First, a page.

MIRI: Timber giant Samling Group has denied allegations by some NGOs that it had encroached upon gazetted forests and Native Customary Rights (NCR) land in the interior of Sarawak.
Samling Management Services Sdn Bhd chief operating officer (COO) James Ho Yam Kuan accused NGOs of levelling “unsubstantiated allegations”.
“They’ve never come to us to ask any questions. So, we couldn’t explain to them.
“We always try to invite them to come and see for themselves (what we are doing) and not make any unnecessary allegations,” he said during a site visit to the Samling operational factory for media members participating in a six-day media programme organised by Sarawak Timber Industry Development Corporation (STIDC).
Samling is involved in various types of businesses. Its logging activities have often raised social concerns among the people, especially in the interior areas of the state.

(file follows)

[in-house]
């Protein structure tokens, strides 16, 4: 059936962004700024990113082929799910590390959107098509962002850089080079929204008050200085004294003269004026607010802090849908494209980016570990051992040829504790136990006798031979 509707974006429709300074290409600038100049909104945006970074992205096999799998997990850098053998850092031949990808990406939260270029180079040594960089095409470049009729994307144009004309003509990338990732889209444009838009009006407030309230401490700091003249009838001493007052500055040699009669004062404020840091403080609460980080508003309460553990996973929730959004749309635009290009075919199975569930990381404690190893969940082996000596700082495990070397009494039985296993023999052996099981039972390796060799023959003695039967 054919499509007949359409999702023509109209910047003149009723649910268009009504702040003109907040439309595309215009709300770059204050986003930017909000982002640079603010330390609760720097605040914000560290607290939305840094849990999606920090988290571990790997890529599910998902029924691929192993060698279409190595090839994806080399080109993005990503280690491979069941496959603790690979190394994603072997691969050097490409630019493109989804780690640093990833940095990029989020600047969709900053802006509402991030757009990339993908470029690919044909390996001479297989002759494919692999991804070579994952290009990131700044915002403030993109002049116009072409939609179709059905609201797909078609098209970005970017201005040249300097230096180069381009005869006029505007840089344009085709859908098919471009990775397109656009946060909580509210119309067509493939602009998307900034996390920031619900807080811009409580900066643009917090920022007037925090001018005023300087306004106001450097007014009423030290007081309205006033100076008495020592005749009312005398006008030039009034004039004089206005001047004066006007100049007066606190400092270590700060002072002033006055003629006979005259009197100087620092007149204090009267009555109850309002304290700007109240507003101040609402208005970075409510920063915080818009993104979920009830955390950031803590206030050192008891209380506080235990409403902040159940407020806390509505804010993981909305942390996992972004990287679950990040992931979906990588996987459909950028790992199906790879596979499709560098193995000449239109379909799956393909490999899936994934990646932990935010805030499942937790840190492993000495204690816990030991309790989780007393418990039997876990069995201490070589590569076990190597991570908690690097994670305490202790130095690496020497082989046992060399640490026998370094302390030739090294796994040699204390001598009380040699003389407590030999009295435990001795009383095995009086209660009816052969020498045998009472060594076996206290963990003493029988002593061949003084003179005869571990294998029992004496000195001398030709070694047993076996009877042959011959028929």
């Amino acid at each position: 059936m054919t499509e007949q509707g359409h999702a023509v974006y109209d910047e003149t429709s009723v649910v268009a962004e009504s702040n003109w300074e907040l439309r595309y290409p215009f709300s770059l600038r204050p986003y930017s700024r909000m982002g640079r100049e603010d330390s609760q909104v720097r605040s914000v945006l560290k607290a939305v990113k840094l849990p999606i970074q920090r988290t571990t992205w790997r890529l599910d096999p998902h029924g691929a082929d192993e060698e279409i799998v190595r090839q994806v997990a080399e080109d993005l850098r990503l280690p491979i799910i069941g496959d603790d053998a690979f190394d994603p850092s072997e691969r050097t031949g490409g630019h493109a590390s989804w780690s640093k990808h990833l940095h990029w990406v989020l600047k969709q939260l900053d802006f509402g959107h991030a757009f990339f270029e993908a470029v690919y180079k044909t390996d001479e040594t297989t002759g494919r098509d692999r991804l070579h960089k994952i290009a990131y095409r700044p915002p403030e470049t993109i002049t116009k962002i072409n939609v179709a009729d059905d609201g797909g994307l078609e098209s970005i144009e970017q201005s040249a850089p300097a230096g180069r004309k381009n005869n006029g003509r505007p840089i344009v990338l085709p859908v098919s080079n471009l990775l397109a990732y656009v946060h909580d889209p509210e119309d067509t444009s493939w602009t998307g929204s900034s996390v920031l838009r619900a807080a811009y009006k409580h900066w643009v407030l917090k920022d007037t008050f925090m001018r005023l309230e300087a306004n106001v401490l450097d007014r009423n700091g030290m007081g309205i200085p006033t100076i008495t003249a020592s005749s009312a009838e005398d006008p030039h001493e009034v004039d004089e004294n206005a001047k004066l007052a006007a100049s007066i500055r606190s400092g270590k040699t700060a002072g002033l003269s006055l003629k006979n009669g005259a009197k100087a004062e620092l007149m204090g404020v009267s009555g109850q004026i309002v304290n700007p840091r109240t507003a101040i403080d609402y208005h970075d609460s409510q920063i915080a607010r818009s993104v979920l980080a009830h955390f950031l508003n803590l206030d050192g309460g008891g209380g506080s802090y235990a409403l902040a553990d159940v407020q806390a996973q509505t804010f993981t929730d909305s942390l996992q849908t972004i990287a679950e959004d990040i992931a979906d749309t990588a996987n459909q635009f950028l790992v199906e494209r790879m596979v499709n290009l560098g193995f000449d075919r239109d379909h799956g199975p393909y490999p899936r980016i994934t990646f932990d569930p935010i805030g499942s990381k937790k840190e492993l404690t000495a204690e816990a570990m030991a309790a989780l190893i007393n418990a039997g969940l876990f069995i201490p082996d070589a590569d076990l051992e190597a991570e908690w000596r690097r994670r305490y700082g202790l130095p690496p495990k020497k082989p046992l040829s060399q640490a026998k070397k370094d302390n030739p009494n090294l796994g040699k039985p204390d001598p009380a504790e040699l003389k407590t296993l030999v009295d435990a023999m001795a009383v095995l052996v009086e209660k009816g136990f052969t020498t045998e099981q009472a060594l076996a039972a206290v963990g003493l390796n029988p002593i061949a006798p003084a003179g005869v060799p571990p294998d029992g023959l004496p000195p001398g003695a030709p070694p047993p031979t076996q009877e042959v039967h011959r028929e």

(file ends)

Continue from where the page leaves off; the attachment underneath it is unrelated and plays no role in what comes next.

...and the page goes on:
Ho said they were actually helping the rural communities by providing roads, thereby providing access to schools, healthcare and other facilities.
“We do not attempt to bully anyone, especially the people in the interior.
“As you can see, we have so many villages, 172 in total,” he said, adding that Samling had been helping the locals for over 25 years.
When asked about complaints made by the people in Baram about the encroachment of their native customary rights land, Ho said the land had no trees to be harvested and the company had never entered any of the areas without their consent.
Ho said if Samling were to enter any area, the company would draw up an agreement, assist the villagers and accommodate their requests, such as building roads into theír villages.
He added that all their logs were from verified legal sources, using the Sarawak Timber Legality Verification System (STLVS).